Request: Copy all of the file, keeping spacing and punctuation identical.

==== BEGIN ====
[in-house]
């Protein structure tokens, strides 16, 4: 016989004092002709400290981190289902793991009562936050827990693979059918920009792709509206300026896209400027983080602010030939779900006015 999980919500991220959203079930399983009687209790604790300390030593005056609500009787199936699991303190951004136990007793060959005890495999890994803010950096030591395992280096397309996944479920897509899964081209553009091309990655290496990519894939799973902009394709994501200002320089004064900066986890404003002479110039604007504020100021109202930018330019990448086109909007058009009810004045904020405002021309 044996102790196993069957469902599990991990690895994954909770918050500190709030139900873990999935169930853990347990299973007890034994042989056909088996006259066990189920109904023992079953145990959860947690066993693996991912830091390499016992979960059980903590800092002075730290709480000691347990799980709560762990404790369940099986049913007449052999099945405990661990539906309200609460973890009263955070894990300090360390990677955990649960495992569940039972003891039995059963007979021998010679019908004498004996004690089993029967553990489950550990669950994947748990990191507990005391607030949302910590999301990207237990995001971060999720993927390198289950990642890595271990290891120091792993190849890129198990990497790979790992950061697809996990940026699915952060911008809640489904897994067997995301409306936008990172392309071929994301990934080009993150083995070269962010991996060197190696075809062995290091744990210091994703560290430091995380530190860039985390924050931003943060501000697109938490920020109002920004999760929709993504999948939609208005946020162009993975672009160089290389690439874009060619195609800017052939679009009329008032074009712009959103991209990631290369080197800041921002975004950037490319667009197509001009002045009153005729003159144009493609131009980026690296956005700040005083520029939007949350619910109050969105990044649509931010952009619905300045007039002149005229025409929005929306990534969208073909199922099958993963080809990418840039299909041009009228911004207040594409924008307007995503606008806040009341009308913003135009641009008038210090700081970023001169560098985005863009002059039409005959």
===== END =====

[in-house]
């Protein structure tokens, strides 16, 4: 016989004092002709400290981190289902793991009562936050827990693979059918920009792709509206300026896209400027983080602010030939779900006015 999980919500991220959203079930399983009687209790604790300390030593005056609500009787199936699991303190951004136990007793060959005890495999890994803010950096030591395992280096397309996944479920897509899964081209553009091309990655290496990519894939799973902009394709994501200002320089004064900066986890404003002479110039604007504020100021109202930018330019990448086109909007058009009810004045904020405002021309 044996102790196993069957469902599990991990690895994954909770918050500190709030139900873990999935169930853990347990299973007890034994042989056909088996006259066990189920109904023992079953145990959860947690066993693996991912830091390499016992979960059980903590800092002075730290709480000691347990799980709560762990404790369940099986049913007449052999099945405990661990539906309200609460973890009263955070894990300090360390990677955990649960495992569940039972003891039995059963007979021998010679019908004498004996004690089993029967553990489950550990669950994947748990990191507990005391607030949302910590999301990207237990995001971060999720993927390198289950990642890595271990290891120091792993190849890129198990990497790979790992950061697809996990940026699915952060911008809640489904897994067997995301409306936008990172392309071929994301990934080009993150083995070269962010991996060197190696075809062995290091744990210091994703560290430091995380530190860039985390924050931003943060501000697109938490920020109002920004999760929709993504999948939609208005946020162009993975672009160089290389690439874009060619195609800017052939679009009329008032074009712009959103991209990631290369080197800041921002975004950037490319667009197509001009002045009153005729003159144009493609131009980026690296956005700040005083520029939007949350619910109050969105990044649509931010952009619905300045007039002149005229025409929005929306990534969208073909199922099958993963080809990418840039299909041009009228911004207040594409924008307007995503606008806040009341009308913003135009641009008038210090700081970023001169560098985005863009002059039409005959």